Down home cooking – what is it to you? Everyone has their own version. A meal traditionally served at a certain time or on a specific occasion. Usually a hearty comfort food that cures what ails you. It could be your family’s Christmas morning breakfast or just the annual Thanksgiving meal. To me, it’s something special, a meal that has been eaten by my ancestors for over a century. It’s called Hatchie Bottom Stew, and it’s my down home meal. The stew around the West Tennessee homelands originated with a number of things that come together only in the Fall season, when temperatures start to cool, and a hearty, warm stew is the ultimate comfort food. This is a stew inspired by my ancestors from Virginia, where the traditional Brunswick stew is a staple food. It may be served at squirrel-hunting camps, family reunions, church dinner-on-the-grounds, political rallies, or any other gathering.
Our farmer friends often freeze the basic ingredients and make a stew in the middle of winter when farming slows down. Fall is the ultimate food season to me because:
1) The late crop of sweet corn is at its peak.
2) The tomatoes are late in the season and are the sweetest and most flavorful.
3) Squirrel season has opened, and the little critters are plentiful.
It’s a simple food, taking very few ingredients, but lots of time, and usually some help with the stirring. Because this dish does take time, it’s recommended that it be prepared outside, as is traditional, in the biggest pot you can find. Perhaps something in the near-bath tub variety. Your normal kitchen utensils need not apply to this task – you’ll need a wooden tool that more closely resembles a boat paddle.
Now for the ingredients, you can make as big of a stew as you can fit in you pot.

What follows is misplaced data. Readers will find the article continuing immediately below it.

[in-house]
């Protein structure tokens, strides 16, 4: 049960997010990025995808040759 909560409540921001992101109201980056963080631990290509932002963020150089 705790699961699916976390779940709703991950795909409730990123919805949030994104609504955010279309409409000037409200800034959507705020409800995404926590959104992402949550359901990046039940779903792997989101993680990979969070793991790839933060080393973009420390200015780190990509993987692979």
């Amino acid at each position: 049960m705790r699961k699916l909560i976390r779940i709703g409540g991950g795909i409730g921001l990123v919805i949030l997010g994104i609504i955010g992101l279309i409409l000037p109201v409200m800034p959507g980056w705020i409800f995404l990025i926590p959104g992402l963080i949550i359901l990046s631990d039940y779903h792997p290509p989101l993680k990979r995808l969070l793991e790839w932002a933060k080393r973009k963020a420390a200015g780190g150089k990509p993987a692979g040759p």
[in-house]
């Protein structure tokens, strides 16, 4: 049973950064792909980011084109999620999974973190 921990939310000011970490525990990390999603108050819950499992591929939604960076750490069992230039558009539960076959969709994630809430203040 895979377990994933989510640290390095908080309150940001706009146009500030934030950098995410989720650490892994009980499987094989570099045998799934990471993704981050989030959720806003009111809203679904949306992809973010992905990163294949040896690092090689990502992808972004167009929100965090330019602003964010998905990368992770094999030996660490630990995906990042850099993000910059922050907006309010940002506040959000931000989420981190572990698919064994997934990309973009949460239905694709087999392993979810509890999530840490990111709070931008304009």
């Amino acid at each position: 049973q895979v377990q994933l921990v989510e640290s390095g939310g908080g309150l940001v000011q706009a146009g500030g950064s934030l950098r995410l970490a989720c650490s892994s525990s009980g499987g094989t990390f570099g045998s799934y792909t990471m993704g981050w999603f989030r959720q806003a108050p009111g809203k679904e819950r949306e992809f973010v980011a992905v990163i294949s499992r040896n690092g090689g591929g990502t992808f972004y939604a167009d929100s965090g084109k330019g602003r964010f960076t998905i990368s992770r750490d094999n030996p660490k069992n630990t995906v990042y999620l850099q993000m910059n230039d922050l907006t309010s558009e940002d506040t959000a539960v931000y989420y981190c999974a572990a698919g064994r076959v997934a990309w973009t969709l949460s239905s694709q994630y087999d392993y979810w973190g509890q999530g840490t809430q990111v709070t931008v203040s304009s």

The method can be somewhat of a marathon. This is where the help comes in.
Service of the stew should be done quickly while it is still hot, or cooled in small batches and frozen. In my mind, only four things are appropriate as accompaniments: white bread, saltine crackers, cheddar cheese, and hot sauce. Anything else is just too much.
The Anti-Recipe – Many great foods have great recipes. To make Hatchie Bottom Stew great, it is more important to observe what you don’t do, and what you don’t put in it. My Grandma Dorothy grew up at the center of the stew universe. Her highest compliment is “Well, I hear he makes a real clean stew.”
– No Chicken knuckles (Bone-end cartlidge — see Squirrel Heads, below)
– No Squirrel heads (Pick the meat out of the stock, then strain, rather than trying to pick stuff out of the stew pot as it floats by while cooking.)
– No Shotgun Pellets (Again, strain the stock and only put in the final pot what you want to eat!)
– No Livers or Gizzards (There is no more “dirty” stew than one that has livers and gizzards floating by. It’s even dirtier if you grind them up. [See Anti-Method below.] Yuck!!!!! Dirty rice is one thing, dirty stew is entirely unacceptable.)
– No Butterbeans (Many good Brusnwick Stew recipes include butterbeans aka Lima Beans. That’s fine, soup with butterbeans is often really good, it’s just not stew)
– No Green vegetables (That might make it healthy)
– No Strawberries (Some noted stew-making friends of ours always froze mass quantities of stew ingredients whenever they were in season. They also froze a big batch of strawberries. You can see that train wreck coming. Actually, the amount of strawberries in the mass quantity of stew made little difference, but the story was good!)
Anti-Method – Do not grind anything you put in stew. Many people put their stew through a meat grinder. You grind meat for Vienna Sausage and Potted Meat. NOT STEW!!!! Your pulled chicken meat should be chopped up chicken salad size. I guess some people grind their stew to avoid that stringy old rooster!